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Demanding Dignity: Direct Service Providers need $15 an hour



An open letter from the Demanding Dignity campaign, a coalition consisting of the RI AFL-CIO, RI Federation of Teachers and Health Professionals, United Nurses and Allied Professionals, SEIU District 1199, and District 26 International Association of Machinists and Aerospace Engineers:

Dear Governor Raimondo, Senate President Ruggerio, and House Speaker Mattiello:

The low hourly wages for Direct Service Providers (DSP) who provide services and care to close to 4,000 Rhode Islanders living with intellectual and developmental disabilities (IDD) remains a critical issue. Past efforts to pay these caregivers a living wage have fallen woefully short. As Rhode Island begins the budget process, we to urge you to pass a budget that provides a significant pay increase for DSPs this year.

The DSPs average hourly pay rate is between $11.50 and $12.50 per hour. Rhode Island should value their dedication and work by paying a living wage – many are the working poor. While recent budgets have included wage pass through increases, in 2018 there was no pay increase for this workforce. Rhode Island political leadership needs to demonstrate they value these service providers and the consumers they assist by funding a wage increase in this year’s budget.

Without significant wage increases the crisis in staffing at community-based agencies will become more acute. The turnover rate among DSP’s is 33 percent which is devastating for consumers and their families who rely on dependable, competent, and consistent care. In Massachusetts close to 35,000 Personal Care Aides are already earning a minimum of $15 dollars per hour. Taking care of the IDD population is demanding both physically and emotionally. Our members are already witnessing their agencies’ inability to attract and retain new DSP’s.

We write on behalf of the direct care staff and nurses serving developmentally disabled consumers represented by the District 1199 NE SEIU, the Rhode Island Federation of Teachers and Health Professionals, the United Nurses and Allied Professionals, and the International Association of Machinists. Together our members along with consumers, families and other allies are demanding dignity to DSPs in 2019.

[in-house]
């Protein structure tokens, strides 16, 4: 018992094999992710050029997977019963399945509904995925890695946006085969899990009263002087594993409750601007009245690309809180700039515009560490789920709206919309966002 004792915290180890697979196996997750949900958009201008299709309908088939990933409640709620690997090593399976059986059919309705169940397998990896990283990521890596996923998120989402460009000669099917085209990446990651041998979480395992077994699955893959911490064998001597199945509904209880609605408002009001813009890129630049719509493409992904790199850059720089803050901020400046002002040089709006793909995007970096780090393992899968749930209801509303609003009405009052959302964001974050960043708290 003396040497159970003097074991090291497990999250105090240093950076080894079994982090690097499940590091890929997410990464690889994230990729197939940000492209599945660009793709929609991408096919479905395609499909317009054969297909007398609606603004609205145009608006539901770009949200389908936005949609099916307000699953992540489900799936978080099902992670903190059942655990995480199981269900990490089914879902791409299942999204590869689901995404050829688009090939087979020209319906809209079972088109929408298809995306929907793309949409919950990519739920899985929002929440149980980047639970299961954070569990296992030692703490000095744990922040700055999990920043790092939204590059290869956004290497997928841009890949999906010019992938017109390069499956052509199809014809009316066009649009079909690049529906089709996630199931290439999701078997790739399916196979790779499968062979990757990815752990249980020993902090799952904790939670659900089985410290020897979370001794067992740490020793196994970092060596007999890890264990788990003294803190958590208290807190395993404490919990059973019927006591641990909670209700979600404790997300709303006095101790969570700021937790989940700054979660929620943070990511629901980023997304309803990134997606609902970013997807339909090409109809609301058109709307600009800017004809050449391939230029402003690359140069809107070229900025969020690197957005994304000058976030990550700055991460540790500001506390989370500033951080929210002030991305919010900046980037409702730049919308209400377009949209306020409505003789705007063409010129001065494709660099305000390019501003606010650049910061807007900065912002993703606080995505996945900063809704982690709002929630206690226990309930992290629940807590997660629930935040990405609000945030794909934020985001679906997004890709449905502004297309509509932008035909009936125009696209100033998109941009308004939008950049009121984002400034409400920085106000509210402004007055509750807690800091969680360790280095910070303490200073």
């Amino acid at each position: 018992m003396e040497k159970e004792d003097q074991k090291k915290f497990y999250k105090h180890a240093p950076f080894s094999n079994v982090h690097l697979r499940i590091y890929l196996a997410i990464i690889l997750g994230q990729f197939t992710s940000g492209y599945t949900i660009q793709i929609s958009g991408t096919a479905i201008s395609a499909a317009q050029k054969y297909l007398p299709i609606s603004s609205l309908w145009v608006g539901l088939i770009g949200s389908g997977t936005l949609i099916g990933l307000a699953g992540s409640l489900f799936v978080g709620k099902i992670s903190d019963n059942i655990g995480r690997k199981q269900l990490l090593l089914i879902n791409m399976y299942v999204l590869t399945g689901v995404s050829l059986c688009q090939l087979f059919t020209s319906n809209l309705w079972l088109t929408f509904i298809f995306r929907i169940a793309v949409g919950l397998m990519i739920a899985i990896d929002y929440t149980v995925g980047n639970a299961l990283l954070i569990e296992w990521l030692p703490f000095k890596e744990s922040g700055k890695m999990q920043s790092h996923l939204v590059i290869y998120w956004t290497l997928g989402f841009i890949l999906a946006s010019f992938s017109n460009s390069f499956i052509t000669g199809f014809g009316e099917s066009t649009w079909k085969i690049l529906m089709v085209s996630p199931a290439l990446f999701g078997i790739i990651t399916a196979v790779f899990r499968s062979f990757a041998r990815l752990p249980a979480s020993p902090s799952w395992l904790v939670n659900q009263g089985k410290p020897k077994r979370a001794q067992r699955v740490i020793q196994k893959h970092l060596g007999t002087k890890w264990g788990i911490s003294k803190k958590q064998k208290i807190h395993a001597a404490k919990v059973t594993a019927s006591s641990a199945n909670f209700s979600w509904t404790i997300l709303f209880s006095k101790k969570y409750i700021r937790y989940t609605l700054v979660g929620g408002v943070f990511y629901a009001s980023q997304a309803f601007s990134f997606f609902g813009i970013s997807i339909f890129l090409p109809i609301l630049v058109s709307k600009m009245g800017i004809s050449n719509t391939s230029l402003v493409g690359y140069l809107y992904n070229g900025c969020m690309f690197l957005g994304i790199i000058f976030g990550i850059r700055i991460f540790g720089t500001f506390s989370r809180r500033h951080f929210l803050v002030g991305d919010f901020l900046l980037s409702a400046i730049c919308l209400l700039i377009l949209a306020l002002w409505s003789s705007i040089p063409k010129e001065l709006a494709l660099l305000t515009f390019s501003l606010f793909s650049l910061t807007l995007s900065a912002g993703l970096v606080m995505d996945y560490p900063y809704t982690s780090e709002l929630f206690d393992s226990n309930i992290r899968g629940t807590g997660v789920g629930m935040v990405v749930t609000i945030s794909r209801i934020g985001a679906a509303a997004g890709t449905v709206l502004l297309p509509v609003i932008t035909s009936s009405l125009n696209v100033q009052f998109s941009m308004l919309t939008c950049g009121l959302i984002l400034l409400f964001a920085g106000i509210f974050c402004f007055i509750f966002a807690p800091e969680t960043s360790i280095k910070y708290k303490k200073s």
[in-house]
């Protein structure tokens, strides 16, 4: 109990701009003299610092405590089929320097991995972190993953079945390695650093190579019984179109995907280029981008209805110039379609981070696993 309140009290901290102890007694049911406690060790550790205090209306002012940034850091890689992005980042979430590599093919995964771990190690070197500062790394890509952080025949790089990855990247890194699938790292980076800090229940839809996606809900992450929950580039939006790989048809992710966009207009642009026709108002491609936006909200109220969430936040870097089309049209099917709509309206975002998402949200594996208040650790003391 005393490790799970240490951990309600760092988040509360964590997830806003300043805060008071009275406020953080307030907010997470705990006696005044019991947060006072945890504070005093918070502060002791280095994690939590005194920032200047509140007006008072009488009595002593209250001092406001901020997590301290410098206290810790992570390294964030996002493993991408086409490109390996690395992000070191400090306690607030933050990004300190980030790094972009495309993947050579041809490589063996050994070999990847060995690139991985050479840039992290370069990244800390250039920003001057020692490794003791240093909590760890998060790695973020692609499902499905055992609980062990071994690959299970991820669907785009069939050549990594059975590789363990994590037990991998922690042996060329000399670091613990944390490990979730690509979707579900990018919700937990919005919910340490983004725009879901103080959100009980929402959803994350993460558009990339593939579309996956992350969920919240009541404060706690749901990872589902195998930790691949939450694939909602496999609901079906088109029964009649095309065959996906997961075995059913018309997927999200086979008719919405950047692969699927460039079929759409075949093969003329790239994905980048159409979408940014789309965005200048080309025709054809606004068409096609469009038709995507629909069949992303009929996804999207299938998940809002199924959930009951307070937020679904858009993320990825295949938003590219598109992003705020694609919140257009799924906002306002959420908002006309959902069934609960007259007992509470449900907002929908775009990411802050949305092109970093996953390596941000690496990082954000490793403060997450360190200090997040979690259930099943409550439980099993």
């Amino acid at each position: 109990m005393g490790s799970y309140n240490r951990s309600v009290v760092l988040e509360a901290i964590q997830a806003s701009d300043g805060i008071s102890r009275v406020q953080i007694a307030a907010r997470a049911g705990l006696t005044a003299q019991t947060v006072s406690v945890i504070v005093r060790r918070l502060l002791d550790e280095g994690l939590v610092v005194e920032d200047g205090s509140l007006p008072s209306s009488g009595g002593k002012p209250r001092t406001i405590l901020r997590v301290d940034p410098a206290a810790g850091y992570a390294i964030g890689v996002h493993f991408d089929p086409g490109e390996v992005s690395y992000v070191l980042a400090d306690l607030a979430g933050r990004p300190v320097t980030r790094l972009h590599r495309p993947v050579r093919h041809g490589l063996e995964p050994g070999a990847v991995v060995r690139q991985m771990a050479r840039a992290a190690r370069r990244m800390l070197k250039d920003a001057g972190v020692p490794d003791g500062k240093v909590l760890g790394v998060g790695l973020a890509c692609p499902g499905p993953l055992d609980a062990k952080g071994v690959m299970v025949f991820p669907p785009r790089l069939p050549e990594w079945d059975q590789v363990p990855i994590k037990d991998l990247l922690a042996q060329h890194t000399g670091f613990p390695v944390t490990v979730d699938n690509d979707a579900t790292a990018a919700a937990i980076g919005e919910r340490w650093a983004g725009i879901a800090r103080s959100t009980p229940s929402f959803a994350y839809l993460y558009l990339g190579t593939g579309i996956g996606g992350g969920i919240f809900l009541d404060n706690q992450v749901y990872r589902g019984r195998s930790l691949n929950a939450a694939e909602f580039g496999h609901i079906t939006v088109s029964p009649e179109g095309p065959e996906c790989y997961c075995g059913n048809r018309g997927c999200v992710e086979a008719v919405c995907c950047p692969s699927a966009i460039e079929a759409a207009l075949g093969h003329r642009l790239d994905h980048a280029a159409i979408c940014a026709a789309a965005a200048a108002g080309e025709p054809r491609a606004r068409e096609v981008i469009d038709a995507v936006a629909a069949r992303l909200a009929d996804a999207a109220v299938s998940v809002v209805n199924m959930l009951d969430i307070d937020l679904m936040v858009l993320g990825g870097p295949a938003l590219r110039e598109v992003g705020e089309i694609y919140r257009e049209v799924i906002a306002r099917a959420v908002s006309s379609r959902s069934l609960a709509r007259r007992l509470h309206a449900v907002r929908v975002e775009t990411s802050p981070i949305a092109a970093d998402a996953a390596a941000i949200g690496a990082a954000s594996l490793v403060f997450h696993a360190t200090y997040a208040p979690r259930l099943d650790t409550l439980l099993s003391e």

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We supported last year’s efforts to restore a proposed budget cut yet remain disappointed that simply treading water is not good enough. Vacancies go unfilled and quality of services suffer because funding remains substandard. Rhode Island must make providing a significant pay increase for these employees a budget priority in 2019 to ensure the goal of increasing pay rates to a minimum of $15 an hour by October 1, 2020 is reached.

There is significant community support for substantially raising the pay of these caregivers. In a poll done by Fleming and Associates in April, 2018, 84 percent of Rhode Islanders expressed support of a $15 minimum wage for Direct Support Professionals.

Prior to the landmark $24 million cut to DD agencies in 2011, the State had established a benchmark pay rate of $13.97 for Direct Support Professionals. Adjusted for inflation, that benchmark is currently over $15/hour. The rate for 2012 was set at $10.66 due to that devastating budget cut and is currently only at $12.27.

It is hard to conceive how Rhode Island can comply with the 2014 United States Department of Justice Consent Decree without paying an adequate wage to ensure appropriate staffing of programs.

We urge you to propose and fund a budget that provides a substantial raise to DSPs this year and commit to establishing a minimum wage of $15 per hour in the next two years.